Feathers and Manure
The feathers of chickens are the main player in the exploration of animal by product use. Rich in keratin, chicken feathers are used in animal foods, cement, and plastic composition. It’s a hot commodity in the world of animal waste usage. Chicken manure isn’t as diverse in its total uses when compared to chicken feathers, but it’s arguably more potent in its level of heat. Always allow chicken manure to age in a compost pile, allowing its nitrogen levels to taper off while still supplying great soil amendments. Failure to provide your chicken manure a “time out” could cause a nasty burn or kill any plants that come in direct contact with the manure.
The Insides Out
As I process each bird, I take great care to carefully separate the entrails, further collecting the organ meat. Our family takes delight in turning the livers into a chicken liver pâté, while the other organ meat feeds our dog and pigs. Many people gobble up the heart and gizzard of their birds. All of the birds’ other internal products that aren’t edible are heaped onto the same compost pile with the feathers and manure.
Top and Bottom
Though I’ve never done much with it, we have friends who gush over the taste of fried cockscomb, the tiny, wobbly red appendage that sits atop a chicken’s head. There’s also a huge bone broth movement due to the health benefits of eating broth made from chicken feet. If you dare, venture into any authentic Asian restaurant and sink your teeth into a heaped-up plate of chicken feet—so crunchy and delicious!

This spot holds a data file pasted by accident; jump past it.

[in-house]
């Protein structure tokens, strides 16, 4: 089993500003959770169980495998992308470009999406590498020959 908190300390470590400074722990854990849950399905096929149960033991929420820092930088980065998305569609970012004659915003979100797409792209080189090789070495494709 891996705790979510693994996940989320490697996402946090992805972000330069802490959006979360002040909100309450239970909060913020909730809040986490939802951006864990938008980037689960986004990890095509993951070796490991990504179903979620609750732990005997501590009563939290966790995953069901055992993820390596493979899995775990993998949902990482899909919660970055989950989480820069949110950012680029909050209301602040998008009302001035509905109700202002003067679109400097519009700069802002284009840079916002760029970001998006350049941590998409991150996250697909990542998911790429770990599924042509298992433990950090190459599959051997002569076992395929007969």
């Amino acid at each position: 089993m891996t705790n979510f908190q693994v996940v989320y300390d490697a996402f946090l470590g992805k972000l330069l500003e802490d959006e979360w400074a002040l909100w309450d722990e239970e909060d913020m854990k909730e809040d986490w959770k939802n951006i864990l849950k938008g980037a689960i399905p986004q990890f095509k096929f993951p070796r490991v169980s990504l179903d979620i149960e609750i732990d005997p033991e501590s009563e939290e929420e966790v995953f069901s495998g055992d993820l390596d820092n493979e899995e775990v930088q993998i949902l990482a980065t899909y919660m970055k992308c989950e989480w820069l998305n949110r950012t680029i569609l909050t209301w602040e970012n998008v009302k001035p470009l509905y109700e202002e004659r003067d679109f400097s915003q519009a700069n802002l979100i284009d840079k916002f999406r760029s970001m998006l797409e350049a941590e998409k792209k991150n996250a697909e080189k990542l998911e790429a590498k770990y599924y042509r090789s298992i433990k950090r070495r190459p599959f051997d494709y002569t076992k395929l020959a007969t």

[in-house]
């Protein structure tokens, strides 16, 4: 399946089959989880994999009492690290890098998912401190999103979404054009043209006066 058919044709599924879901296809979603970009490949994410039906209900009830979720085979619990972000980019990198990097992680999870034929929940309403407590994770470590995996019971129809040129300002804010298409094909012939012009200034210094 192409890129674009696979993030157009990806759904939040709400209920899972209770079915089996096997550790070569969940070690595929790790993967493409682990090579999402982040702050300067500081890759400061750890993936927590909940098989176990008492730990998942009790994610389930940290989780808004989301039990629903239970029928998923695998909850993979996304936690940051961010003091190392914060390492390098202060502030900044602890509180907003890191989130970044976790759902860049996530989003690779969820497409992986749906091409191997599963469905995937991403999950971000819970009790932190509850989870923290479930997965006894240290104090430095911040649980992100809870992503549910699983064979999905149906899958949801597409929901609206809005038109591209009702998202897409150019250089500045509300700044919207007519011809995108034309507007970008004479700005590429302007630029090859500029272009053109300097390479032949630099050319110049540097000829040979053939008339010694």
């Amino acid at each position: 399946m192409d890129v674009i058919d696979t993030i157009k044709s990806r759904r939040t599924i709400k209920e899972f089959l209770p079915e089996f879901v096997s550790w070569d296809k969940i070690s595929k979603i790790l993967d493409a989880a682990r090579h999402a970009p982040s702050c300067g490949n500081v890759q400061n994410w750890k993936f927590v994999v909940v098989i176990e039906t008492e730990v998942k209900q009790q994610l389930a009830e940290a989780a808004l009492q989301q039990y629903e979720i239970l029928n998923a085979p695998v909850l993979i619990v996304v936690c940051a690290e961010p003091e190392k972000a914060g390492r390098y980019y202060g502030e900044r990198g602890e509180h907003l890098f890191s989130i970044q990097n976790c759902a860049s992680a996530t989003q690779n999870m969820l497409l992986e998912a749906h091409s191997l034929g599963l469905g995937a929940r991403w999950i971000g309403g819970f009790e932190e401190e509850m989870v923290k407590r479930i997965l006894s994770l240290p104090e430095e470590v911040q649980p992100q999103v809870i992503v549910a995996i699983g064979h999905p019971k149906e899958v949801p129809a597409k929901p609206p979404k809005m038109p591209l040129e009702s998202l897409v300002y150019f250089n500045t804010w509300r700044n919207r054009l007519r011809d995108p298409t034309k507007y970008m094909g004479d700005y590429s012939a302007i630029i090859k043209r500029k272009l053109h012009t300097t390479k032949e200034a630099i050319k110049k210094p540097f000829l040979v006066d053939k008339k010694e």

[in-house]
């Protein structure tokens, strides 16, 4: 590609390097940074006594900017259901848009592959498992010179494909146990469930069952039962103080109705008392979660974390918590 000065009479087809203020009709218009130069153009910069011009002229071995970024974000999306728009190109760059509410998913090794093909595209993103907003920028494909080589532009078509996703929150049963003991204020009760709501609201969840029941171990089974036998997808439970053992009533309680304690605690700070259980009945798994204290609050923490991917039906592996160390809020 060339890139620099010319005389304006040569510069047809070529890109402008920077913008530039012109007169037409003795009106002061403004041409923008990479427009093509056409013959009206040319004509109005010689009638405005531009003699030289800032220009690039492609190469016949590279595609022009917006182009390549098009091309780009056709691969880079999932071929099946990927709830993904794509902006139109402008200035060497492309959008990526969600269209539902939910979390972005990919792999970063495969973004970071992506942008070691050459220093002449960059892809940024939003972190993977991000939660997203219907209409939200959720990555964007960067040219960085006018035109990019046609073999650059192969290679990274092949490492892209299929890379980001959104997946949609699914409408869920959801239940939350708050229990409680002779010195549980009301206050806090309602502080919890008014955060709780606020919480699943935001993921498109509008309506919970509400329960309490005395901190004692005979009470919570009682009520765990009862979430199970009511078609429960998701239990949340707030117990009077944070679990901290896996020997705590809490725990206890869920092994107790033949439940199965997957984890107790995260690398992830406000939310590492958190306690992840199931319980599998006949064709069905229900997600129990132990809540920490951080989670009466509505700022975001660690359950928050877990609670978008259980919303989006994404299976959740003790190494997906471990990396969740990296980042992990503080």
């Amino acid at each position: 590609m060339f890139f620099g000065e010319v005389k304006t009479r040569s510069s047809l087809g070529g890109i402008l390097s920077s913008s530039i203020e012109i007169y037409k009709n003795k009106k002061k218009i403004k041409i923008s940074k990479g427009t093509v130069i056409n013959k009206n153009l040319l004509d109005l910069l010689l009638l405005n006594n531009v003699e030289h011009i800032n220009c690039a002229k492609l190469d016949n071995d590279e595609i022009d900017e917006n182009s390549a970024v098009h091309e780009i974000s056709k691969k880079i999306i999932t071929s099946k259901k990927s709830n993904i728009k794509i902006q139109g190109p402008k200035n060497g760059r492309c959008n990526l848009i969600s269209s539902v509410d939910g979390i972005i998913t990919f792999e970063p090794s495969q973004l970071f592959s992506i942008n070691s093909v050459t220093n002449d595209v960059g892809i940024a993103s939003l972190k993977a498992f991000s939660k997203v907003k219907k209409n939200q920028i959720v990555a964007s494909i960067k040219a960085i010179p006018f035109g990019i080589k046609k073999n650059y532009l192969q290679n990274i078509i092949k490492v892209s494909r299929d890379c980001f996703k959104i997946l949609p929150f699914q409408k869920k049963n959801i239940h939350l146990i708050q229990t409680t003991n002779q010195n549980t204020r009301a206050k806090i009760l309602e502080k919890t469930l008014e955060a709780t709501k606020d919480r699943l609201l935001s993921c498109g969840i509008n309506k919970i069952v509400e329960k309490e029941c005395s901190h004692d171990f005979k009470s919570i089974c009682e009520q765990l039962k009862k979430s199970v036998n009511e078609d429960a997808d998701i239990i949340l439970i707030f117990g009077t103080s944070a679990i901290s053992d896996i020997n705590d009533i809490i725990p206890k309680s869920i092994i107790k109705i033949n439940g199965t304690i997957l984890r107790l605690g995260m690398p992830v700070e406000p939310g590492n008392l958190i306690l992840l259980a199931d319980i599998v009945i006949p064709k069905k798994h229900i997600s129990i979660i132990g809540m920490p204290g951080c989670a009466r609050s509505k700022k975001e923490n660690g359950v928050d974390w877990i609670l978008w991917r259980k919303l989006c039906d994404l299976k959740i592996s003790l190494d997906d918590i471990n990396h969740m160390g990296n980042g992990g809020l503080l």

Broth and Bones
Once the chicken’s main parts have been put into use— such as legs, breasts, and thighs—then the carcass is brought into action. We always add a couple of peeled carrots, onion, and celery in with the chicken carcass, and start simmering in a pot of water. The result is a fat-laden, dark-yellow liquid of chicken broth that’ll drive away any winter sickness. We then pick off any remaining meat on the carcass for potpies, chicken salads, and tacos. The cleaned bones are then added to the ever-growing compost pile. Before tossing the bones, extract the “wishbone” from the breast area of the chicken carcass. It’s fun for kids to pull the bone and see who gets to make a wish.
Deepening Your Connection with Your Birds
I doubt I’d have ever taken the time and invested the energy to use the total bird if I hadn’t cared for the flock through their development. You develop a connection to every animal you care for. Those hot, steamy summer days, lugging water to their pens. The sight of storm clouds racing toward your unprotected birds. All of these moments forge a bond between you and the animals that depend on you. That bond is what allows us to formulate a lasting respect for the total value of those living organisms. That respect is what drives us to utilize every part of each plant or animal. Such a level of connection brought me back to my days of forging for wild plants, and the enjoyment I gained from using each and every part of what I’d collected, found, or grown. The same will happen to you if you care for your own food animals.
Matthew Wilkinson is known for his humor, knowledge, and easy-to-understand explanations of homesteading techniques and systems. Wilkinson and his family own and operate Hard Cider Homestead in rural East Amwell, New Jersey.